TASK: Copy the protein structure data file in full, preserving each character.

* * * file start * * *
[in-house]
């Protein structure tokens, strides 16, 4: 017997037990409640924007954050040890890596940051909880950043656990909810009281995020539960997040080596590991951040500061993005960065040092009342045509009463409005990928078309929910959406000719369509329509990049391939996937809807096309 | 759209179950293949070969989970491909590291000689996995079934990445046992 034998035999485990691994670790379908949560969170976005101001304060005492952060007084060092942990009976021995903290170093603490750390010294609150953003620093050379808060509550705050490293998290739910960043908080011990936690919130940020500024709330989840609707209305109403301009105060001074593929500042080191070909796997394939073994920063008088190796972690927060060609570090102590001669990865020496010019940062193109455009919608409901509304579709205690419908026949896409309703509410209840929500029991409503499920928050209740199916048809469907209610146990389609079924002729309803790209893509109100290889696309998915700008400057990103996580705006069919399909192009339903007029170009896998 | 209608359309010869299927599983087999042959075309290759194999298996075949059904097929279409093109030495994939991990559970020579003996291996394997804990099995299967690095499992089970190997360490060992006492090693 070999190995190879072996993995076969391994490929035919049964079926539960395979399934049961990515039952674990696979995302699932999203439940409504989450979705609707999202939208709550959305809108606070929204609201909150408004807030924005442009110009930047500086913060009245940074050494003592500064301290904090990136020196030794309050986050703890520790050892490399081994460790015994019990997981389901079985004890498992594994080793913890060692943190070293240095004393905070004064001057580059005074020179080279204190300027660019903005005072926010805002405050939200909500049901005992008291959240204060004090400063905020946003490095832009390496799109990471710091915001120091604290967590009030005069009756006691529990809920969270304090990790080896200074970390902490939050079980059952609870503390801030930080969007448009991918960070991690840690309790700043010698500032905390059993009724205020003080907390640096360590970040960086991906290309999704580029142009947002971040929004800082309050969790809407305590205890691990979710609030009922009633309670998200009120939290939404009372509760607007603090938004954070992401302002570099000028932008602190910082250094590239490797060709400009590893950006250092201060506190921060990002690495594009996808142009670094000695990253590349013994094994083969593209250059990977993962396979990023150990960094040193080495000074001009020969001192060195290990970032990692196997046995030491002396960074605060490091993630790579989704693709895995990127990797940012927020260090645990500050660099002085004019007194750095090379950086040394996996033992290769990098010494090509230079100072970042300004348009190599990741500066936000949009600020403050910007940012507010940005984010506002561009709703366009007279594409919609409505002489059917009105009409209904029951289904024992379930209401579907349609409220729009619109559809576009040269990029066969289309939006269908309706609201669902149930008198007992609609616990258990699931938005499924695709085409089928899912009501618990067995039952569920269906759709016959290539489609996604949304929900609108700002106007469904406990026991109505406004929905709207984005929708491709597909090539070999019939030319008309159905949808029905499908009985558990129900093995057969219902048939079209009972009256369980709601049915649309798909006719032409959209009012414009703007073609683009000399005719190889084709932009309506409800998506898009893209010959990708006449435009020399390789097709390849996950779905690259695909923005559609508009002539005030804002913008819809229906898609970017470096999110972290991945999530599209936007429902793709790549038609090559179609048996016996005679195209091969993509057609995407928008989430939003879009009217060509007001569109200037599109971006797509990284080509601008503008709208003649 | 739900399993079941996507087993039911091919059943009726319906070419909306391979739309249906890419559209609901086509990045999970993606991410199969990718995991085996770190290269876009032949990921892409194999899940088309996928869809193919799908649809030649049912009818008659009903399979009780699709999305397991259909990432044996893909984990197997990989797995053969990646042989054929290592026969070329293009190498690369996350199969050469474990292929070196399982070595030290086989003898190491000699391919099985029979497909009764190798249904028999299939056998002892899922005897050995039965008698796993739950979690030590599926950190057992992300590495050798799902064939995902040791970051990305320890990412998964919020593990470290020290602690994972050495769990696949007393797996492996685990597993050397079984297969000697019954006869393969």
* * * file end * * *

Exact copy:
[in-house]
């Protein structure tokens, strides 16, 4: 017997037990409640924007954050040890890596940051909880950043656990909810009281995020539960997040080596590991951040500061993005960065040092009342045509009463409005990928078309929910959406000719369509329509990049391939996937809807096309 | 759209179950293949070969989970491909590291000689996995079934990445046992 034998035999485990691994670790379908949560969170976005101001304060005492952060007084060092942990009976021995903290170093603490750390010294609150953003620093050379808060509550705050490293998290739910960043908080011990936690919130940020500024709330989840609707209305109403301009105060001074593929500042080191070909796997394939073994920063008088190796972690927060060609570090102590001669990865020496010019940062193109455009919608409901509304579709205690419908026949896409309703509410209840929500029991409503499920928050209740199916048809469907209610146990389609079924002729309803790209893509109100290889696309998915700008400057990103996580705006069919399909192009339903007029170009896998 | 209608359309010869299927599983087999042959075309290759194999298996075949059904097929279409093109030495994939991990559970020579003996291996394997804990099995299967690095499992089970190997360490060992006492090693 070999190995190879072996993995076969391994490929035919049964079926539960395979399934049961990515039952674990696979995302699932999203439940409504989450979705609707999202939208709550959305809108606070929204609201909150408004807030924005442009110009930047500086913060009245940074050494003592500064301290904090990136020196030794309050986050703890520790050892490399081994460790015994019990997981389901079985004890498992594994080793913890060692943190070293240095004393905070004064001057580059005074020179080279204190300027660019903005005072926010805002405050939200909500049901005992008291959240204060004090400063905020946003490095832009390496799109990471710091915001120091604290967590009030005069009756006691529990809920969270304090990790080896200074970390902490939050079980059952609870503390801030930080969007448009991918960070991690840690309790700043010698500032905390059993009724205020003080907390640096360590970040960086991906290309999704580029142009947002971040929004800082309050969790809407305590205890691990979710609030009922009633309670998200009120939290939404009372509760607007603090938004954070992401302002570099000028932008602190910082250094590239490797060709400009590893950006250092201060506190921060990002690495594009996808142009670094000695990253590349013994094994083969593209250059990977993962396979990023150990960094040193080495000074001009020969001192060195290990970032990692196997046995030491002396960074605060490091993630790579989704693709895995990127990797940012927020260090645990500050660099002085004019007194750095090379950086040394996996033992290769990098010494090509230079100072970042300004348009190599990741500066936000949009600020403050910007940012507010940005984010506002561009709703366009007279594409919609409505002489059917009105009409209904029951289904024992379930209401579907349609409220729009619109559809576009040269990029066969289309939006269908309706609201669902149930008198007992609609616990258990699931938005499924695709085409089928899912009501618990067995039952569920269906759709016959290539489609996604949304929900609108700002106007469904406990026991109505406004929905709207984005929708491709597909090539070999019939030319008309159905949808029905499908009985558990129900093995057969219902048939079209009972009256369980709601049915649309798909006719032409959209009012414009703007073609683009000399005719190889084709932009309506409800998506898009893209010959990708006449435009020399390789097709390849996950779905690259695909923005559609508009002539005030804002913008819809229906898609970017470096999110972290991945999530599209936007429902793709790549038609090559179609048996016996005679195209091969993509057609995407928008989430939003879009009217060509007001569109200037599109971006797509990284080509601008503008709208003649 | 739900399993079941996507087993039911091919059943009726319906070419909306391979739309249906890419559209609901086509990045999970993606991410199969990718995991085996770190290269876009032949990921892409194999899940088309996928869809193919799908649809030649049912009818008659009903399979009780699709999305397991259909990432044996893909984990197997990989797995053969990646042989054929290592026969070329293009190498690369996350199969050469474990292929070196399982070595030290086989003898190491000699391919099985029979497909009764190798249904028999299939056998002892899922005897050995039965008698796993739950979690030590599926950190057992992300590495050798799902064939995902040791970051990305320890990412998964919020593990470290020290602690994972050495769990696949007393797996492996685990597993050397079984297969000697019954006869393969």